The study and understanding of motion of the atoms in a molecule, i.e. rotation, vibrations, dissociation, reaction, etc., is a central problem in the molecular sciences : not only in chemistry but also in astro- and atmospheric-physics and in biology. Interpretation of experiments probing the fine details of molecular behaviour often requires computer simulations. Typical examples are found in the expanding field of femtochemistry which usesultra short laser pluses to "watch" the atoms move. The computation of the motion, called the solution of the dynamical problem, links observables such as cross sections, reaction rates, spectra, and information on internal energy transfer to the underlying molecular properties.
The correct theory to describe the dynamics is quantum dynamics.Due to its complexity, however, a full quantum-mechanical treatment is possible only for rather small molecules. For larger molecules, classical mechanics can be used, although it ignores important features such as interferences and tunneling, and suffers from the so called zero-point problem. Much effort has been invested over the last decades to improve the situation and make quantum dynamical simulations possible for larger molecules. This requires not only bigger computers, but, more, importantly, better algorithms.
MCTDH ’Multi-Configuration Time-Dependent Hartree’
A method that shows much promise is the multi-configuration time-dependent Hartree (MCTDH) method. MCTDH is an efficient method for propagating wave packets and has been developed by members of the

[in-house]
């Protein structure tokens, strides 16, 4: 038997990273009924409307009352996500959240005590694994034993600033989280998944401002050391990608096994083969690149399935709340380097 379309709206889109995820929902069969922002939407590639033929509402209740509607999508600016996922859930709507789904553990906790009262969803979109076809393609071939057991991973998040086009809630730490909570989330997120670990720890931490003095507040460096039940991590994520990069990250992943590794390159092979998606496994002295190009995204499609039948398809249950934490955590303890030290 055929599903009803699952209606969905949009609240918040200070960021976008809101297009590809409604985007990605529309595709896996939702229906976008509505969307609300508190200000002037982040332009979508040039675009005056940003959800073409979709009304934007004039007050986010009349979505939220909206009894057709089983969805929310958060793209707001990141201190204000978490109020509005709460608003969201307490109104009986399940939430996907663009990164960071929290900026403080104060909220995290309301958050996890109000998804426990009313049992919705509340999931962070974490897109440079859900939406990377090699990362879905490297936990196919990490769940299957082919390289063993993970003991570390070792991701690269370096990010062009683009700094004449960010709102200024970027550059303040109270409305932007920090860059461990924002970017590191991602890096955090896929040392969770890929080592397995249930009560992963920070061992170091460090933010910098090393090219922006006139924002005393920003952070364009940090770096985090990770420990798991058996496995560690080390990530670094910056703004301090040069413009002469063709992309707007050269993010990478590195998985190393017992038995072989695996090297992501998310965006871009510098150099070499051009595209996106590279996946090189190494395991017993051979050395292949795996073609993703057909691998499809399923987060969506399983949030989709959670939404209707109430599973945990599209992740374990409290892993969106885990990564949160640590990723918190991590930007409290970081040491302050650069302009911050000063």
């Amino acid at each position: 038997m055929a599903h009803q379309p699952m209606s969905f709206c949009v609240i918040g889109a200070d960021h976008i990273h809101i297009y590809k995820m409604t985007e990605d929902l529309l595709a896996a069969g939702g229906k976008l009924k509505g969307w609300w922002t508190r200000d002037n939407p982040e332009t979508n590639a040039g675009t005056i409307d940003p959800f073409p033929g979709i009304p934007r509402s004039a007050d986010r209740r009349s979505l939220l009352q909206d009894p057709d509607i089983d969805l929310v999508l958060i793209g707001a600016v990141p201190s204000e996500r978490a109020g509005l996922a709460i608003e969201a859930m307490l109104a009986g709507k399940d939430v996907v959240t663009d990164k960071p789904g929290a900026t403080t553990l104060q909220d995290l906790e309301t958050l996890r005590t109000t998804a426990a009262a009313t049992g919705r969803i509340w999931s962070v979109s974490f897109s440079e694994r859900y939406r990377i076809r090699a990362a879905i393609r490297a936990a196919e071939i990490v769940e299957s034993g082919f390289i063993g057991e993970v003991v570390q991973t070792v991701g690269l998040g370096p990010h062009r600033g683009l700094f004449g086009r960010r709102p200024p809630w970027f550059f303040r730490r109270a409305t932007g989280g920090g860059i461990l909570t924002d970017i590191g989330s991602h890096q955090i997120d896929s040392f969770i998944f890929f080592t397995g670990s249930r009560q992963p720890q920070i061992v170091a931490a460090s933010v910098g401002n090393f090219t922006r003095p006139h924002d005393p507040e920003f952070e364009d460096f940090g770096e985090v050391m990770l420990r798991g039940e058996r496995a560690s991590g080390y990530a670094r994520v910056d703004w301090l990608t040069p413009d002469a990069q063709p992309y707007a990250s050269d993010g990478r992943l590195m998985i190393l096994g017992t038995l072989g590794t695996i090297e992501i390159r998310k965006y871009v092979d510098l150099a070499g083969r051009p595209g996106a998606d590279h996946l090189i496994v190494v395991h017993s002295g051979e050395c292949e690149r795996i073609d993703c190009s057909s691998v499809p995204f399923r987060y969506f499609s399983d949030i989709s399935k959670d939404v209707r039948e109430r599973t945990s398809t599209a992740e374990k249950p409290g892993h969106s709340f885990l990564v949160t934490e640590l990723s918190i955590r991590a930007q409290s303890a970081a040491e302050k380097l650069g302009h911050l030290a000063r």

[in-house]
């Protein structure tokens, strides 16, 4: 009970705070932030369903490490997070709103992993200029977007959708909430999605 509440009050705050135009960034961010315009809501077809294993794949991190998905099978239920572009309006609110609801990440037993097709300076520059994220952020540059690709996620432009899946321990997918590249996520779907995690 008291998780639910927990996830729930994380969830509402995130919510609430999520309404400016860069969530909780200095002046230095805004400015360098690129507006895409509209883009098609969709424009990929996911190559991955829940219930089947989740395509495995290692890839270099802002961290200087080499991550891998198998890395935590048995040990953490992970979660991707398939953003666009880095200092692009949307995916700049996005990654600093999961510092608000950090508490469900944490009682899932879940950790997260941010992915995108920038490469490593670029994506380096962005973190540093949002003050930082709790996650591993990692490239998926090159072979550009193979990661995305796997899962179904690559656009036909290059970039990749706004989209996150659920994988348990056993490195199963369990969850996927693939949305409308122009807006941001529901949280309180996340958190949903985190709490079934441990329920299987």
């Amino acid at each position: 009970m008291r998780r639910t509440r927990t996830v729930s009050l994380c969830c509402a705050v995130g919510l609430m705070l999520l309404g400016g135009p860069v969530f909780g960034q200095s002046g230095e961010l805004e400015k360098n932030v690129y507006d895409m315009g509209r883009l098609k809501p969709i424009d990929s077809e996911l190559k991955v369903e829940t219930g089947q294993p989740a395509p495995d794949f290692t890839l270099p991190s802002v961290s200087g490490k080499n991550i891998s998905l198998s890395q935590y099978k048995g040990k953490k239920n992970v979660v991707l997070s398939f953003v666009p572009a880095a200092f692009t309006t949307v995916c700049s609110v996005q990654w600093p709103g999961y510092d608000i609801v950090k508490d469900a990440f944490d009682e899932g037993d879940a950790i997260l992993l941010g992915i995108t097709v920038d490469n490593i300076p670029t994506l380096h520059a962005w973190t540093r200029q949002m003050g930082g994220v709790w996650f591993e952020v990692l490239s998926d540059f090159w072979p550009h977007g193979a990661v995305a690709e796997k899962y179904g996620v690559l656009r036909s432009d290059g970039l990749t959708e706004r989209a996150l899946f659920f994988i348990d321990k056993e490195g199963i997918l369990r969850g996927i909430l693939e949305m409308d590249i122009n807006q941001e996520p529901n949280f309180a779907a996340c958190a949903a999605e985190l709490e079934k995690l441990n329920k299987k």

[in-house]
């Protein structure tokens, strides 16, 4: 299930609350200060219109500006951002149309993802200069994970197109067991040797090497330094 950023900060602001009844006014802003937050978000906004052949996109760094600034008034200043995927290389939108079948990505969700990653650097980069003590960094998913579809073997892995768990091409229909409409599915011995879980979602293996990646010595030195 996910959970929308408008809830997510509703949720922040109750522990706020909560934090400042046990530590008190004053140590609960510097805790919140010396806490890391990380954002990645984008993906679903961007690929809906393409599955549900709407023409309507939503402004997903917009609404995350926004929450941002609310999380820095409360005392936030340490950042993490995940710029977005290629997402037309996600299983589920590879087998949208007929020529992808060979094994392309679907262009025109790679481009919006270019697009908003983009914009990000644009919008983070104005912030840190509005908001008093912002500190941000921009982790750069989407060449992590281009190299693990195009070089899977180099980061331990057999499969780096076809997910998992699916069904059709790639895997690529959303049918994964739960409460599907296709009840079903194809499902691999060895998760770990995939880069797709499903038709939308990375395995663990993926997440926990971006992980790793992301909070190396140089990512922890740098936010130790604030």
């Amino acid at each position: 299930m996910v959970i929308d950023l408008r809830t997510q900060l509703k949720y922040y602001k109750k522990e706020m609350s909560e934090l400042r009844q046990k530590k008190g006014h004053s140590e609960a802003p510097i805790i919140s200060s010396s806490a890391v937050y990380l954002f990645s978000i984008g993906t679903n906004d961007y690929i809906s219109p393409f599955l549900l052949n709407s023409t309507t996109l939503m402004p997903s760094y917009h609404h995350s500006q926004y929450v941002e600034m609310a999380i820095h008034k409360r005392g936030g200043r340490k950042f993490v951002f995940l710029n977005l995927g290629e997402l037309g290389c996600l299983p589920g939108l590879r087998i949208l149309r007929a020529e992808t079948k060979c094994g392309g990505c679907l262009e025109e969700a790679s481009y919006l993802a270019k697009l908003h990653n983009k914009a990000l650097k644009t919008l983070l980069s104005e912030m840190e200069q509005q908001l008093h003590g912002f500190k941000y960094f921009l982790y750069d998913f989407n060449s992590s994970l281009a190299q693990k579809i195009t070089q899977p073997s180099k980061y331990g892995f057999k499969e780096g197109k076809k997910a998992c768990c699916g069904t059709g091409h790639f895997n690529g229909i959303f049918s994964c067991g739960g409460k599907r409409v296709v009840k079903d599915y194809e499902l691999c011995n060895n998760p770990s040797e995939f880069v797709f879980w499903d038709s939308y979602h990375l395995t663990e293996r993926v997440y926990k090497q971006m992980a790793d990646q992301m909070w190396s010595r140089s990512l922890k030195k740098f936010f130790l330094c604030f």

To demonstrate the applicability of MCTDH to large systems, it should be mentioned that converged calculations on a system (the pyrazin molecule) with two coupled electronic states and 24 nuclear degrees of freedom have been performed.
A full description can be found in the MCTDH Homepage
I have organized the second workshop "High dimensional quantum dynamics : challenges and opportunities"
In continuation of the first workshop "High dimensional quantum dynamics : challenges and opportunities" which took place in Leiden in September 2005, we have brought together scientists who are working on MCTDH, also with scientists who are exploring the use of other high-dimensional quantum dynamics methods, to discuss challenging new applications and to identify new ways of improving and extending the quantum dynamical toolbox.
Derivation of general and simple exact or constrained kinetic energy operators .
The convergence of the MCTDH method is determined by the correlation between coordinates. A set of coordinates which minimizes the correlation will improve the convergence of MCTDH, while a coordinate set which- introduces strong artificial correlations, i. e. due entirely to the unsuitable choice of coordinates, will slow down convergence. Let us consider an example. For small amplitude motions around a well defined equilibrium geometry, the vibrations are often rather harmonic. The well known normal-mode rectilinear coordinates then make the Hamiltonian operator almost separable — it is exactly separable for infinitesimal delocalizations — and the use of these coordinates will be optimal in a low energy domain. However, for more floppy systems exhibiting two or several minima, or at higher excitation energies, the vibrational amplitudes become larger and the rectilinear normal coordinates cease to describe the motion in a natural way. This introduces strong artificial correlations. In such situations, in particular when studying scattering, dissociation or isomerisation problems, the use of appropriate internal coordinates becomes important. In general curvilinear coordinates, involving angles, are the natural choice, as they usually lead to a more separable and hence less artificially correlated Hamiltonian operator.